why do we want to say that the two languages are incommensur- 2. on the other. including mastering the other's methods the ey treme end of which are concepts embedded in incommensurable of reference fixing. for two reasons. First. in that all of the cases of 'dephlogisticated' were so designated.2 Beyond Reference that oif the adult's. In the most extreme cases. and 'short' worms. Further. the defi- relative to the bigger ones. He points out that there are multiple methods expressed a theory in which all dephlogisticated substances shared an for fixing the reference of any given term: definitions.' conceptual system of the preschool child (see Section 4 below). This is because such a process of replacement will typically replace a Ll term with one L2 term in some contexts and l anguages that are not mutually translatable. Therefore. Second.I's methods fail to provide any referent for the term at all. It is to the notion of local incommensurability that I now turn. even in worms. the perspective of L2 dictates that some theory change entails incommensurability of all terms. laws. but Kitcher points out. essential property that explained derivative properties. since communication is ensured if one can figure be dis inguished from holding different beliefs. the beliefs. so that entities. in various descriptions of how to produce 'dephlogisticated air'. 2 Further. in language l other L2 terms in other contexts. This is possible. where reference is fixed then you might as well think of small rocks as baby rocks. we replace sentences in LI with sentences in L2 that have the same meaning. understand texts written in a language putatively incommensurable with Ì our own. animals and babies might well lead to asserting that worms do cases of language change between Ll and L2. in other uses of 'phlogiston'. is determined by the theory in which they are embedded. When pressed by his mother whether you could think of short worms as baby worms. whereas bankrupt that there is no way for the small ones to have a limited repertoire others provide different referents from each other. then. having different concepts is to guages can communicate. enriched air. conce itual systems. But just what does that claim come to? First of all. is consistent with As Kitchens hypothetical conversation between Priestley and Cavendish is meant to show. For example. for analogous reasons. he replied that you could if you wanted to. even for the terms for which there is mismatch. understand each other. Holding different beliefs about mismatched methods of reference fixing. and if we can. . That is. or oxygen i n the. his language l anguage 2 (L2).For example. Local Incommensurability able? In answering this question. descriptions. so that in many contexts the terms will refer to the doubt there is no single sense of 'different concept' to be defended. the methods of reference fixing for many terms that appear in both languages remain entirely not hive baby worms. Incommensurability arises when an LI set of methods of reference surabilily doctrine of Feyerabend 1962. In this paper I wish td explore the possibility that in some ccases the child's conceptual system may be incommensurable with 2. cannot be expressed in terms of the terminology at the end. on the one hand. Conceptual Differences Between Children and Adults 169 168 Mind & Language the toilet or anything. To figure out what a text is referring to is not the same 2. explanations statable in the terminology at the beginning. which holds that the meaning of all terms. even contemporaries who speak incommensurable lan- my claim that he has a different concept baby than do you or 1. But it matters to the meaning of the Ll text that a single Ll term was used. Thus. Kitcher outlines (and endorses) Kuhn's i n Ll can be replaced with coreferential expressions in L2. Each theory presupposes that for each term. in some circum- stances.1 Mismatch of Referential Potential as to provide a translation for the text. However. theory. it is perfectly This anecdote illustrates that properties of animals which are embedded possible for us to understand what chemicals are being talked about. His idea seems to be that worms are so behaviourally of [. you would not want to call them nition of 'phlogiston' as 'the principle given off during combustion'. ev 2n in cases of children hold different beliefs from adults. Even if expressions I n his contribution in this issue. Kuhn moves beyond the referential aspect of language. If speakers of putatively incommensurable languages can. Kitcher focuses on the referential potential of terms. communication is possible because the two speakers assume that there is a continuum of degrees of conceptual differences. Concepts may differ along many dimensions. Nobody would doubt that out what the other is referring to. we are not thesis that there are episodes in the history of science at the beginnings and ends of which practitioners of the same field of endeavor speak guaranteed a translation. from the radical incomrnen- referent. As he explicates Kuhn's thesis. its multiple methods of reference fixing pick out a single 7 Kuhn's doctrine of local incommensurability differs. the child's drawing the distinction between 'baby' mammals and birds. even fixing for some term are seen by L2 to pick out two or more distinct observation terms. no is still some overlap. i n a biological context in the adult's conceptual system are not so embedded the referent of the phrase can be identified as either oxygen. In a translation. it mattered to Priestley ( LI). For example. I same entities. there with a less radical claim than that the child's concepts baby and animal differ from the adult's. The process of relative similarity to particular exemplars. as ' babies'. by our lights. by the description of the production of some chemical. in Kuhn's (1982) sense of local incommensurability. fails to provide any referent for 'phlogiston' at all. the anecdote above certainly is consistent constant . at can learn each others' language.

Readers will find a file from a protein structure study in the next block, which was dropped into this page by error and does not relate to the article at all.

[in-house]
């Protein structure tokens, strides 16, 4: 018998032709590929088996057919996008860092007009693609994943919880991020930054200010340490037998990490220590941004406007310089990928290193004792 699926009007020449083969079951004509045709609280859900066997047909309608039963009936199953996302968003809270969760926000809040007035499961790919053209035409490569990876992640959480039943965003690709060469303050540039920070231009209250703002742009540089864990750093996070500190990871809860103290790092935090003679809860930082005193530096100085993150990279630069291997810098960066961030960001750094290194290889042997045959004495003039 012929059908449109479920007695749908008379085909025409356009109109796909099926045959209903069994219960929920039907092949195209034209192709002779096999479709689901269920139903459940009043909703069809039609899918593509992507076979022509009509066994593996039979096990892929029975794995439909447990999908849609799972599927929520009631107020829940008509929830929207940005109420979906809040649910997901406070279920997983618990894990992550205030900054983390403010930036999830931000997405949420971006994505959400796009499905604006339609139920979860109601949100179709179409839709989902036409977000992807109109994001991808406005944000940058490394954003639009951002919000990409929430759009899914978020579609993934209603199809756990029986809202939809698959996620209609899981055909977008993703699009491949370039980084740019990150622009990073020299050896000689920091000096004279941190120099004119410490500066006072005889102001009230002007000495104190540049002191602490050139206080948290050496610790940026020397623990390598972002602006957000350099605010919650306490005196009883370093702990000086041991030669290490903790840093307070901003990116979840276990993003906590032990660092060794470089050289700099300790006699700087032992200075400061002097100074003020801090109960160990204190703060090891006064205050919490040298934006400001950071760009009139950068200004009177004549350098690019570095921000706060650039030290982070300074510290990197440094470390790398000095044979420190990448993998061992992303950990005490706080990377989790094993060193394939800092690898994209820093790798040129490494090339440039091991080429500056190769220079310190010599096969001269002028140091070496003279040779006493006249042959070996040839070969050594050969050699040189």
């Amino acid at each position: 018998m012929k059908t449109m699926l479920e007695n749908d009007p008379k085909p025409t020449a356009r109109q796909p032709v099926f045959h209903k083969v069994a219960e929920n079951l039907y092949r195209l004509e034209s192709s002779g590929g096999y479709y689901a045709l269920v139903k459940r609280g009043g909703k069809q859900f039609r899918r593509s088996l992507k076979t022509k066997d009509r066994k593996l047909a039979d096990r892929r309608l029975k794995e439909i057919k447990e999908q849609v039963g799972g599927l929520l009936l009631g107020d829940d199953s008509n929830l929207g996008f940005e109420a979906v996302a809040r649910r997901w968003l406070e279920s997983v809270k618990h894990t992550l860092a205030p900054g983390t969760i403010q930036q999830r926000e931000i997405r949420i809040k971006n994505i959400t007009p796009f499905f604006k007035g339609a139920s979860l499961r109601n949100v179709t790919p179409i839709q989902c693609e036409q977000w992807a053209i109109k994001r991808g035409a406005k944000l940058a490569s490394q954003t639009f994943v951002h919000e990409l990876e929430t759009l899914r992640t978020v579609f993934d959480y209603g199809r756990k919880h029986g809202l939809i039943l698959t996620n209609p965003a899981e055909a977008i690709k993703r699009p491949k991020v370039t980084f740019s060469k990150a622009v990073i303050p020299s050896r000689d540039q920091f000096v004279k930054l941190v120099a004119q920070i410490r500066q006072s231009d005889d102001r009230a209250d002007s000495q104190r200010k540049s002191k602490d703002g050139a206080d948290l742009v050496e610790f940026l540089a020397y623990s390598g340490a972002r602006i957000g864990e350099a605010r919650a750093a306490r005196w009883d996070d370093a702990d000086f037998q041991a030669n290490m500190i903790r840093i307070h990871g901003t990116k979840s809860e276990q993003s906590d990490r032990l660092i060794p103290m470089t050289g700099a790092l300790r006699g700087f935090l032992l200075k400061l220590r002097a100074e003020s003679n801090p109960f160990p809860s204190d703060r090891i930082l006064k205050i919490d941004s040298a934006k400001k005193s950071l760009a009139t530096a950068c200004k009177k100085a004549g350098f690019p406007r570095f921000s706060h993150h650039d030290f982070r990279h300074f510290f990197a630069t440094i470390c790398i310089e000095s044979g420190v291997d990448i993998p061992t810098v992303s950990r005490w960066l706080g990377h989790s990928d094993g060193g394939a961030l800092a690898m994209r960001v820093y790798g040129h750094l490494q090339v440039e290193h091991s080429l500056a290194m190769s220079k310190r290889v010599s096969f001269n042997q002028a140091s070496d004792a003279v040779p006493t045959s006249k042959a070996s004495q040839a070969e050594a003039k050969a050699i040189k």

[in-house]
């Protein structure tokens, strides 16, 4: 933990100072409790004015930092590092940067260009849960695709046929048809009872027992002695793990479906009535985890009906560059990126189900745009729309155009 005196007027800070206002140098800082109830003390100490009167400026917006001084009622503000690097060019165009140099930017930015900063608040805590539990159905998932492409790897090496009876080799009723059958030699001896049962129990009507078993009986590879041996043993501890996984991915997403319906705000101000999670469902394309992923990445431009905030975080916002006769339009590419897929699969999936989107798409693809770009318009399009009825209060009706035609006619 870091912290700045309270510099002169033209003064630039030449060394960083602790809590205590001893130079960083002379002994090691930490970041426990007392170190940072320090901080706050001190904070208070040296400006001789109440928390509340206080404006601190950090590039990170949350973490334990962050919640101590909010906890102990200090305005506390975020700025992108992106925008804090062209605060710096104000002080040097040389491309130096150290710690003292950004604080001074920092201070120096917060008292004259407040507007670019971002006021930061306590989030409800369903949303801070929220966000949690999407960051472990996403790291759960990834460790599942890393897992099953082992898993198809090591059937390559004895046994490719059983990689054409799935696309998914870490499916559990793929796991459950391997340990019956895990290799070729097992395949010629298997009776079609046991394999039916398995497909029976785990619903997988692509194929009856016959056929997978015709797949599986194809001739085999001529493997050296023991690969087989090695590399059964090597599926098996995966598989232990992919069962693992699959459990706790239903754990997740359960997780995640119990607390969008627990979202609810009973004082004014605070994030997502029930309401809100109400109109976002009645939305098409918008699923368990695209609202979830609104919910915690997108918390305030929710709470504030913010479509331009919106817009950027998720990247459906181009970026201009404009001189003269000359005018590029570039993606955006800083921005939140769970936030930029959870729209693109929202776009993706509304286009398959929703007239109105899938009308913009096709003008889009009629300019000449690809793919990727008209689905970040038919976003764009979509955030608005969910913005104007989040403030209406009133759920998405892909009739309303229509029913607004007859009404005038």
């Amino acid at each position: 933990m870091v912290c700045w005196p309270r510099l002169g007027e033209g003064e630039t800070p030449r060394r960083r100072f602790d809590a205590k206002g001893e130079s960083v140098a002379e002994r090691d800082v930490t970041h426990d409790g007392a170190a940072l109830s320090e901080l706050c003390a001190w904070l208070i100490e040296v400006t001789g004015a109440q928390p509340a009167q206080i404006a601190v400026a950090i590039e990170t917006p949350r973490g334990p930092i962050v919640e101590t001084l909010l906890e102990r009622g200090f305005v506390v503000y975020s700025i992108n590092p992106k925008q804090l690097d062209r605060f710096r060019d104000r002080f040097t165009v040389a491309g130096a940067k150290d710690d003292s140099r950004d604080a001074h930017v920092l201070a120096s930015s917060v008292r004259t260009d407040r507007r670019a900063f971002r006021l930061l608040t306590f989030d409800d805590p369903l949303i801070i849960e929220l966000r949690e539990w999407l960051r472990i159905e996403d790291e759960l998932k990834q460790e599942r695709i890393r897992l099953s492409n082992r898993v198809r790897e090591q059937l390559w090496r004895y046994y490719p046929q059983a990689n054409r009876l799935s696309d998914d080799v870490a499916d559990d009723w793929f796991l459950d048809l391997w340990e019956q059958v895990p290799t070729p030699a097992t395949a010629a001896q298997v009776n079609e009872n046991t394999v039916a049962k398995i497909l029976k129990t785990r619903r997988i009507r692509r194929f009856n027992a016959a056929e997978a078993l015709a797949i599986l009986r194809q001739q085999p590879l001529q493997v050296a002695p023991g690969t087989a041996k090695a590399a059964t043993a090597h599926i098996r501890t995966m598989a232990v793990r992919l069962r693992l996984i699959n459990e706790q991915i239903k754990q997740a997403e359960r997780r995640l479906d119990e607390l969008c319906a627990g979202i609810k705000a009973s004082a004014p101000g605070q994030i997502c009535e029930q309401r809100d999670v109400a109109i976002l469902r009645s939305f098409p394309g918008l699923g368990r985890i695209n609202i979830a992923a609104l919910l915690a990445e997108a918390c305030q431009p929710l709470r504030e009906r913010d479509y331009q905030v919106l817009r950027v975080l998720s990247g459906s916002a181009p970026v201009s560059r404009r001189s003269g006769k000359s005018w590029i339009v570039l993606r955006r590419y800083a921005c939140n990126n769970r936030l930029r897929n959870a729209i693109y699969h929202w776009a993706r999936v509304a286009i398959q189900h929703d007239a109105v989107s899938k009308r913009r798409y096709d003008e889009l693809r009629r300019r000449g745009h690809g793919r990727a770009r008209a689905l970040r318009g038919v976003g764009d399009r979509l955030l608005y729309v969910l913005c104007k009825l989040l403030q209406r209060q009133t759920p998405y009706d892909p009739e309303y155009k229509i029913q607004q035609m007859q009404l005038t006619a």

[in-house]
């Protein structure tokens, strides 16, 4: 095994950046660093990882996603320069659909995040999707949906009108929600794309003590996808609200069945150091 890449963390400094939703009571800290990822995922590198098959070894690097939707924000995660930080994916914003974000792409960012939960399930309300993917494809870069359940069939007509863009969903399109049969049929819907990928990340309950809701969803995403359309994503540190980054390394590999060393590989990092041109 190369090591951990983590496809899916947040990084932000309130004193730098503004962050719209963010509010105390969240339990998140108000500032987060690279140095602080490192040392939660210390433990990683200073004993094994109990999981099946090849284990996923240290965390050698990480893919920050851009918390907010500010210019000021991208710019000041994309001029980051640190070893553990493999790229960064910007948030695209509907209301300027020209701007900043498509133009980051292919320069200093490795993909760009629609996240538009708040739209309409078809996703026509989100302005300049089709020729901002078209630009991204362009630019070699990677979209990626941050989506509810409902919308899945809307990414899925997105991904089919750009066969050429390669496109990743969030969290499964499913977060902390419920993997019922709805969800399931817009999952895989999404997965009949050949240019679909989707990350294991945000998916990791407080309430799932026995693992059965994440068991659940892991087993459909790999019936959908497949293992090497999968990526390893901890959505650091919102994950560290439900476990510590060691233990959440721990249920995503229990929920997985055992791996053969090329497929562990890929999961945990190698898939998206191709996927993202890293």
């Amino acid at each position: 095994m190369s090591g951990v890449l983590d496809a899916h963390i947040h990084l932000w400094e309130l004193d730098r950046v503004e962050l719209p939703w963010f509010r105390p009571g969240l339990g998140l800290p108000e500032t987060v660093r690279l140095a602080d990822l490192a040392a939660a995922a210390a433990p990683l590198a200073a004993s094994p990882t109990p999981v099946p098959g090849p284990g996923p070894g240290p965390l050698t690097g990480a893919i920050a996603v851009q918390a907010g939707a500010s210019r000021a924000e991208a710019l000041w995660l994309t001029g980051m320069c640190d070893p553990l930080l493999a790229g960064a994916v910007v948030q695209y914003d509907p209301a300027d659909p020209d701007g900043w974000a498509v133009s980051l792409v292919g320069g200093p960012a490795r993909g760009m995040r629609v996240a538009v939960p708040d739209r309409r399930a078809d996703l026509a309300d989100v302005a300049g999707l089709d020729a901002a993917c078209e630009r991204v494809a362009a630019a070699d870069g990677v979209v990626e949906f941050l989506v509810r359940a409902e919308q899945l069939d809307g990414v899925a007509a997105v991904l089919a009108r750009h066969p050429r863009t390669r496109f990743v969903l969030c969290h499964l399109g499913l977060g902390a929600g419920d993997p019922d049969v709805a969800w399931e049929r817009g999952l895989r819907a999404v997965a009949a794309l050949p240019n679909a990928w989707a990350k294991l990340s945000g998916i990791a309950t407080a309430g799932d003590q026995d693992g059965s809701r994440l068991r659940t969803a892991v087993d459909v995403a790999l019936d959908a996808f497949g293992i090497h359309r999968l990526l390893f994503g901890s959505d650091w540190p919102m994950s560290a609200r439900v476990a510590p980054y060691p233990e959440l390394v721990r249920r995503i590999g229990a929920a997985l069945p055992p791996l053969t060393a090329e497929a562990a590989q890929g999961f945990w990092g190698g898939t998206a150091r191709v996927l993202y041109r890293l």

phlogiston. see Kuhn 1977). where L2 contains two.g. Not all cases in which distinctions previously undrawn is not translation. but thereby produce a language. Intensive quantities are ratios and therefore not concepts are all interdefined. The translator's gloss dence would support the claim. To make sense of McKic and Heathcote's claim. neither of which leads to a real translation: required to raise the temperature of I gram of water 1 degree centigrade.) expressed in languages incommensurable with our own. We cannot translate sentences containing additive-if 1 cup of water at 80 degrees F is added to 1 cup at 100 degrees ' phlogiston' into pure 20th century language. But we cannot tity.g. of water). and does not merely distinguish Collies. while temperature an intensive quan- at all that corresponds to phlogiston theory's principle. Lack of differentiation between heat and temperature is surely though languages expressing conceptual systems with either sets of ther- ' disjointed text'. differentiation. not 180 degrees F. by our lights there could be no concept for such a term to express. Often purely linguistic evidence is offered. one reason that we cannot heat and temperature. . a calorie is the amount of heat t wo options. the argument Characterizing change at the level of individual concepts is no simple goes. a difference. others with 'oxy. more than 2. then typically change ' Carey 1985 argues that the 2-year-old's concept dog differs from the adult's. come to be drawn imply incommensurability. then.3 Conceptual Differentiation if two successive langua. To explore these to us so that we understand them? Part of the answer to this challenge problems. What one does in this process plays no role in L2. interprets. to the other.1 contains only one term. modern chemistry has no concept tudes. but rather interpretation and language learning. these arid temperature were not differentiated. cut up the world in incompatible ways. We replace each of these terms with different terms and phrases one representational alternative could underlie any case of undifferentiated i n different contexts. 1. This would require that thermal sets of terms can. and translate. There are several types of conceptual change--different ations gen enriched'. we are chang. we must be able to 1. If earlier theories are and after Newton. We face problems both of analysis and of evidence. because when it comes to F. fur these the sum of that in each. using words like 'principle' and 'element' we are forced to choose one of heat and temperature are interdefined-e. concept fusing heat and temperature and we must understand what evi- i ng L. if a text between natural and violent motion was seen to be a distinction Without made sense in Ll. Furthermore. and often do. which together describe Consider McKie and Heathcote's (1935) claim that before Black heat natural phenomena and express theories.. and describe them matter. t herefore have an undifferentiated concept dog relative to adults. the resultant temperature is 90 degrees F. Such a text is not a translation. is the method for teaching speakers of L2 the new language. and the two were collapsed into a single notion). much stays the same. Once the historian has learned L1. he or she can teach it to us. Heat and temperature are two entirely different types of physical magni- and. one cart see no reason that these sentences ocity. Across different languages. like the anthropologist. let us consider just one type of conceptual change-conceptual has already been sketched above.' community learns a whole set of terms together. because it does representationally different from mere absence of the concept heat. a good translation of it into L2 will make sense in L2. preserving reference. German Shepherds. While parts of Ll and L2 are incommen.es are incommensurable. local incommensurability arises because a language adult's conceptual system.. concept dog could well play the same role in both the 2-year-old's and the On Kuhn's view. However. coalescences (as when Aristotle's distinction are juxtaposed. Note that in the language of our current theories. We use 'principle' and 'element'. possible is often offered as prima facie properties being reanalyzed as relations (as in the concept weight before refutation of the doctrine of incommensurability. but not at the level of individual concepts has occurred in the transition from one because it is undifferentiated relative to the adult's. Cocker Spaniels and Poodles.. Extensive quantities. Indeed. yields what Kuhn (as in Galileo's differentiation of average velocity from instantaneous vel- describes as 'a disjointed text'. 2. heat is an extensive quantity. The phlogiston theory's 'element' encompassed many things we do not consider elements. The his. acids. without using the concepts principle. are additive-the total amount of heat in two cups of water is etc. fusing our concepts To continue with the phlogiston theory example. The cases of differentiation that involve local incoCnmen- surable. airs. theories before Black represented a single concept. even not make sense as a whole. A good translation not only preserves reference. Rather than providing a translation. and simple That the history of science is . but the and then we can understand the earlier theory as well. express claims about phlogiston in our language is that we do not share there is no superordinate term that encompasses both of these meanings. enabling speakers of the two languages to surability are those in which the undifferentiated parent concept from L1 figure out what each other must be saying. 1 cup express the phlogiston theory's understanding of combustion. replacing some uses of 'dephlogisticated' with 'oxygen'. the phlogiston theory's concepts principle and element. Conceptual Differences Between Children and Adults 171 170 Mind & Language . The 2-year-old may not torian of science. such as the amount of heat in a body (e.2 for the purposes of rendering the text. arid still others with other phrases. as an example of the extreme case. but provide a translator's gloss conceive how it might be possible for there to be a single undifferentiated before the text. element. how can the historian understand those theories.